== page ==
Presentation on theme: "Climate Change and Wildlife Manitoba Chapter of The Wildlife Society Cory Lindgren, Past President."— Presentation transcript:
Climate Change and Wildlife Manitoba Chapter of The Wildlife Society Cory Lindgren, Past President
Who is the Manitoba Wildlife Society ??? The Wildlife Society is the non profit scientific and educational society of nearly 100 professionals and students. Society members are dedicated to sustainable management of wildlife resources and their habitats. Ecology is the primary scientific discipline of the wildlife profession.
Objectives of Presentation Impress upon the panel the need to examine how climate changes are currently having deleterious impacts on wildlife and wildlife habitat, and The need to address these concerns in any government action plan on climate change.
The Good ………………. The Bad…………………... The Ugly ………………..
The Good……………….. Climate change scenarios will bring longer summers and warmer winters to Manitoba
The Bad and Ugly…………... “Assessments based upon computer models, paleoecological studies of past climate change, and small-scale experiments suggest that extensive disruptions of most ecological communities are likely under the generally accepted climate scenarios”. Intergovernmental Panel of Climate Change
Climate change may be disrupting the hibernation and migration patterns of animals and birds, according to a recent study. For example, marmots, which usually hibernate for eight months, are emerging earlier, risking starvation as they wait longer and longer for the snow to melt. Marmots are appearing 38 days earlier than they did 23 years ago, according to the study. American Robins are migrating an average of two weeks earlier than they did 23 years ago, moving from low- altitude wintering grounds to high-altitude summer breeding grounds. They, too, must wait longer for the snow to melt before they can feed and nest.
According to McCarty (2001) in Conservation Biology, studies suggest that global climate changes may in fact be a CURRENT threat to numerous species and ecosystems……..
Ecological Changes attributed to recent Climate Change (McCarty 2001) Changes in the geographic range of 59 bird species by as much as 18.9 km over the last 20 years; Changes in the breeding dates of 20 bird species by 14-21 days over the last 17 years; Changes in the migration dates of 39 birds species by as much as 5.5 days over 19 years.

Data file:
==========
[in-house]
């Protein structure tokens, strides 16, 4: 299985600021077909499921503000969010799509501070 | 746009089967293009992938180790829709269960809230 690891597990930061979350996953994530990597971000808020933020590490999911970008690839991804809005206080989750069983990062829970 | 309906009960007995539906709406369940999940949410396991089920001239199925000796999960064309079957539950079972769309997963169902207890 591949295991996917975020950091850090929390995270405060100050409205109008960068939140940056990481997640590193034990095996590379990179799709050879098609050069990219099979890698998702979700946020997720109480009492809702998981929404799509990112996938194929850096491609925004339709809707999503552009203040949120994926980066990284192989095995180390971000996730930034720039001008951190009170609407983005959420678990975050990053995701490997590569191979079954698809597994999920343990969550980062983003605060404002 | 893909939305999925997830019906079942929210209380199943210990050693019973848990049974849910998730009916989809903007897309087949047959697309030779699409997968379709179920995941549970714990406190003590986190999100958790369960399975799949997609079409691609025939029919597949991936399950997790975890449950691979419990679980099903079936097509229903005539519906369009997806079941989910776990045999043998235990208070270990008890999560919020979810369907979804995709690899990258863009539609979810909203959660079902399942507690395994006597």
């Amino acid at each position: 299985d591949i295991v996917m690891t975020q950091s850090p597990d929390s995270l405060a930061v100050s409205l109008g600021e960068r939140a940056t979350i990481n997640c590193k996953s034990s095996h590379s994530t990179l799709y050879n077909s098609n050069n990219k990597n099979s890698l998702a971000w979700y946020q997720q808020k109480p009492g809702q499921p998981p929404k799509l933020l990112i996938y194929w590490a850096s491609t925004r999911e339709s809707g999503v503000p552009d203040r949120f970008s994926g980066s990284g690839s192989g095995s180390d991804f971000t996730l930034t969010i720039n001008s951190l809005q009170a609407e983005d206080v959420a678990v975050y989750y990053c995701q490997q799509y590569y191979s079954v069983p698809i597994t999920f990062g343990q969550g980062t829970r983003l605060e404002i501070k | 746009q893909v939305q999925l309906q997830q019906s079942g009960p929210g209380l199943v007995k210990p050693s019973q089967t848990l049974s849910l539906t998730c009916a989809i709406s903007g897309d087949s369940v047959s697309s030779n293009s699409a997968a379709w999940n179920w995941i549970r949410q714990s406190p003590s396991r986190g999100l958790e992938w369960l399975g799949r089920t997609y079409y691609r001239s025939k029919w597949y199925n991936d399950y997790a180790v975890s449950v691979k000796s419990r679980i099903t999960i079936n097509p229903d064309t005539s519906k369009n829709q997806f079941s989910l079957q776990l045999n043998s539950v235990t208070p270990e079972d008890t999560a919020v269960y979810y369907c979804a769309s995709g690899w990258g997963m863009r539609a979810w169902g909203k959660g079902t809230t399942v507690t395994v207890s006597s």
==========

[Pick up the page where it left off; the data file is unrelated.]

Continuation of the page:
Global Warming has already killed off its first species: Costa Rica's Golden Toad (World Wildlife Federation)
Effects of Climatic Warming on Boreal Forest Lakes Data from the Experimental Lakes Area of northwest Ontario revealed a 2°- C increase in air and water temperature since the late 1960s. Schindler et al. 1990, 1996
CHURCHILL, Manitoba, Canada, November 22, 1999 (ENS) - Polar bears in Hudson Bay are having trouble finding enough seals to eat because of global warming, according to three scientists with the Canadian Wildlife Service. Weight for both male and female polar bears is declining and female bears are having fewer cubs. Polar Bears Go Hungry Due to Global Warming
Species loss could be as high as 20 percent in sensitive ecosystems such as northern Canada, according to the report released by the World Wildlife Fund and Canada's David Suzuki Foundation. The report warned that 35 percent of the Earth's existing natural habitat could be "fundamentally altered" in the next 100 years, with up to 60 percent destruction in the boreal and Arctic regions of Canada.
Global extinctions as a result of Climate Change can be expected and have already been demonstrated. Local species are most likely to be replaced by exotic, invasive species.
Conclusions Studies indicated wildlife and conservation scientists need to look at climate change not just as a future threat to wildlife but also as a current THREAT to wildlife. The Intergovernmental Panel on Climate Change (1996) reports that changes in the Earth’s climate will likely continue and even accelerate over the next 50-100 years. It is of significant importance that the provincial government recognize the current consequences as well as any future consequences of climate change on our wildlife and wildlife habitats. The Manitoba Wildlife Society would like to offer its help to the Panel